With just over 2 days left to go on crowd-funding Mecca Kickstarter, this is your last chance to get involved with ambitious original short film The Mill At Calder’s End.
A creepy gothic puppet film inspired by classic Hammer horror and HP Lovecraft, The Mill At Calder’s End is a product of the fevered imagination of Kevin McTurk, whose special effects work includes everything from Jurassic Park and Batman Returns, to Hellboy and Spider-Man 2, and most recently, Hansel And Gretel: Witch Hunters and Snow White And The Huntsman.
To this end, McTurk has enlisted a formidable roster of talent, including the voices of gothic horror veteran Barbara Steele (Black Sunday, Village Of The Damned) and Jason Flemyng (X Men: First Class, The Curious Case Of Benjamin Button), concept art from Hellboy creator Mike Mignola and artist Guy Davis (Hellboy, The Marquis), and a team of FX and puppeteers who’ve honed their craft on the likes of Hellboy 2: The Golden Army, Pan’s Labyrinth, Bram Stoker’s Dracula and more.
SciFiNow spoke exclusively to director Kevin McTurk to find out more about The Mill At Calder’s End…
Why is puppetry and gothic horror such a perfect fit?
I think there is a handcrafted, old world look to puppetry (probably dating back to the original Punch and Judy shows) that instantly transports you to another place and time. Gothic horror seems like a perfect match because as a filmmaker, I can establish this era with costume and set design on a modest budget. I also think this is a haunted quality to the characters themselves… maybe it is the sculpted expressions of the puppets that give a sense of dread and fear to their performances.
Your influences are very much on your sleeve on this one, what films have had the biggest impact on The Mill At Calder’s End?
In terms of horror film influences, I would have to say that my film is most heavily influenced by Mario Bava’s Black Sunday, Roger Corman’s Tomb Of Ligeia, The Bride Of Frankenstein, and the Hammer classic Horror Of Dracula, among others. I have also been heavily inspired by the Brother Quay Street Of Crocodiles and the puppet films of Jim Henson, including The Dark Crystal, his Storyteller televsion series, and the obscure brilliant film Dreamchild.
How did you get Barbara Steele involved?
I managed to get in touch with Barabra Steele through a horror convention contact, and she was delighted and intrigued by the project. I am honored to work with her, as she has appeared in two highly influential films for this project, Mario Bava’s Black Sunday and Roger Corman’s The Pit And The Pendulum.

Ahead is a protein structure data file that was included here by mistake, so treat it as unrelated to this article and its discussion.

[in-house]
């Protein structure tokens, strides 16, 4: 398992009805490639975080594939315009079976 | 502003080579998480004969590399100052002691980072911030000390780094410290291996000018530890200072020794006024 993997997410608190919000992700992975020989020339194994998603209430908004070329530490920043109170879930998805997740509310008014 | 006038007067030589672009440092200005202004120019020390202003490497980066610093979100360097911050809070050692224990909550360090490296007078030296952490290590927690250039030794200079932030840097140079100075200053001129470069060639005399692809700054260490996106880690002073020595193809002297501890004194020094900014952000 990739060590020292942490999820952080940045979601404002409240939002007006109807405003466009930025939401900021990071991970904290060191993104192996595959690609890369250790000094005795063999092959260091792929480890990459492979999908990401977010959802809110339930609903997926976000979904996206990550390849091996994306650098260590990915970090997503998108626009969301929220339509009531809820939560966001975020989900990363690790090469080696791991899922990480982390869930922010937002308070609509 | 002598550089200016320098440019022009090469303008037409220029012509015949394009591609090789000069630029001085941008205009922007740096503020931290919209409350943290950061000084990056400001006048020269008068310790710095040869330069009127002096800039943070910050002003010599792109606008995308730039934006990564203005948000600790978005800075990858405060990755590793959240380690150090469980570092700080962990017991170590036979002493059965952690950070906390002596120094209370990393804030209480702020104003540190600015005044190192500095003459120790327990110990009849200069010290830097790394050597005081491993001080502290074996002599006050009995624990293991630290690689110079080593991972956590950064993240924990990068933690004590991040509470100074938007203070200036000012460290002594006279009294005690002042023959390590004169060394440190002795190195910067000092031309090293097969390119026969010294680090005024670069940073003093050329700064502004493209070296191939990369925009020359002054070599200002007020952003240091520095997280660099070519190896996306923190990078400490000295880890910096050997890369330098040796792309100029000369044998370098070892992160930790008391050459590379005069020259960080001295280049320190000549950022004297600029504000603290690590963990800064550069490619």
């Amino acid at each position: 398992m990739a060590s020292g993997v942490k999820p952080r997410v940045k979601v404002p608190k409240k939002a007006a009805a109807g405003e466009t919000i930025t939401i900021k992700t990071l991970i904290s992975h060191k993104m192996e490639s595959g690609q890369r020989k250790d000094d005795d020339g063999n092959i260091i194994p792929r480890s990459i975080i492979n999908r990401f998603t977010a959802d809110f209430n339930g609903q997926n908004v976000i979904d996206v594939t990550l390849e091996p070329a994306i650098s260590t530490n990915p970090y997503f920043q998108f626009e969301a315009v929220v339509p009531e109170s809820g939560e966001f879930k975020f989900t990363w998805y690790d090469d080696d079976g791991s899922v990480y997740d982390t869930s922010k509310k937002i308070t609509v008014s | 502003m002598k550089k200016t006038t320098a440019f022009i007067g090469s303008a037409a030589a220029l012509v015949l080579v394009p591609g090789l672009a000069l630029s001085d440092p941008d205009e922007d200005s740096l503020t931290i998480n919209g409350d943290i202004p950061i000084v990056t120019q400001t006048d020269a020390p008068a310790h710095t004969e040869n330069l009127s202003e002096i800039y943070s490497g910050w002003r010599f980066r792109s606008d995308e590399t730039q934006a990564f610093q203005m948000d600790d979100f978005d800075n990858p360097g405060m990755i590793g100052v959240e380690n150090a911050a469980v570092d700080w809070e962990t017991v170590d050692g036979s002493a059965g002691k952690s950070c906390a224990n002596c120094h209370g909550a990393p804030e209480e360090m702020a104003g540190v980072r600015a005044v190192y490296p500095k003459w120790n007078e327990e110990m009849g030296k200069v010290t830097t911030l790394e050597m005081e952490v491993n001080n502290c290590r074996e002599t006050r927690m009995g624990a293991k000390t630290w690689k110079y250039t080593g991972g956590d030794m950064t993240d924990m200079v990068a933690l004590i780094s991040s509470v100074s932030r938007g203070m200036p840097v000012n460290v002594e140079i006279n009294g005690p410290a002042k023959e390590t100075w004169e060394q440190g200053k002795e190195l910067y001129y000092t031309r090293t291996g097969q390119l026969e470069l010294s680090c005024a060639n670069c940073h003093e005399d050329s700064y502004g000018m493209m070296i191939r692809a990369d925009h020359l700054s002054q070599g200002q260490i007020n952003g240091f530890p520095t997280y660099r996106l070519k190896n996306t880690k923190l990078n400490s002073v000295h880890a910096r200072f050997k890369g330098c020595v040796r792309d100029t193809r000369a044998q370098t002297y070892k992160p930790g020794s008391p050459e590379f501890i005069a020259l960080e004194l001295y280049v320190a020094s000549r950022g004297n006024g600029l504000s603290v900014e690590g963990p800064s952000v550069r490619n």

You’ve worked with some pretty amazing people on some pretty amazing films, what did you take away from that and onto The Mill At Calder’s End?
I am extremely fortunate to have had a wonderful career in effects and to have worked on some of the most iconic effects films over the years. From all of my work experiences, I think that I have developed a more fearless approach to making puppet films. With The Mill At Calder’s End, my intention is to attempt more and more intricate puppet movement and embrace the art of puppetry and practical effects in film.
Having worked on Hellboy 2, were you already quite close to Mike Mignola? How has his work impacted on the look of the movie?
I first must say Mike’s work is brilliant and I am thrilled to know him as a friend. On both Hellboy films, I was working at Spectral Motion in the creature suit seaming and finishing department and remember Mike stopping by for a tour but we never met. It was at Comic-Con in San Diego years later that I introduced myself and described my ghost story puppet project, which at that point, was going to be a live stage performance. Mike has always championed the project from the first moment I described it to him. With both my first puppet film, The Narrative Of Victor Karloch and The Mill At Calder’s End, Mike has contributed his artwork to be used as T-shirt concept designs and also a few prop designs.
There’s an impressive array of puppeteers involved, all with experience of similarly themed projects – how important was it to have collaborators who understood instantly what you were going for?
It is extremely important to have a team of highly focused, talented puppeteers on this project. Many of the artists on this project have all worked together in effects shops over the years and we have puppeteered together on giant blockbuster films.
From these years of working together, we are able to work quickly and communicate to each other in a short hand manner on set.
Once the Kickstarter ends, what’s your first move?
We will be completing puppet and set construction in the next few months and begin shooting in July. The initial shoot will most likely be some of the miniature shots, as those sets will be finished sooner that some of the puppets.
The goal is shoot through the summer and begin post production in the fall/early winter.
How and when will SciFiNow readers be able to see The Mill At Calder’s End?
With the best intentions, the goal is to have The Mill At Calder’s End completed in early Spring of next year. It will be then sent off to film festivals and then made available to the Kickstarter members who ordered the download, DVD, or Blu-Ray.
Back The Mill At Calder’s End right this second on Kickstarter!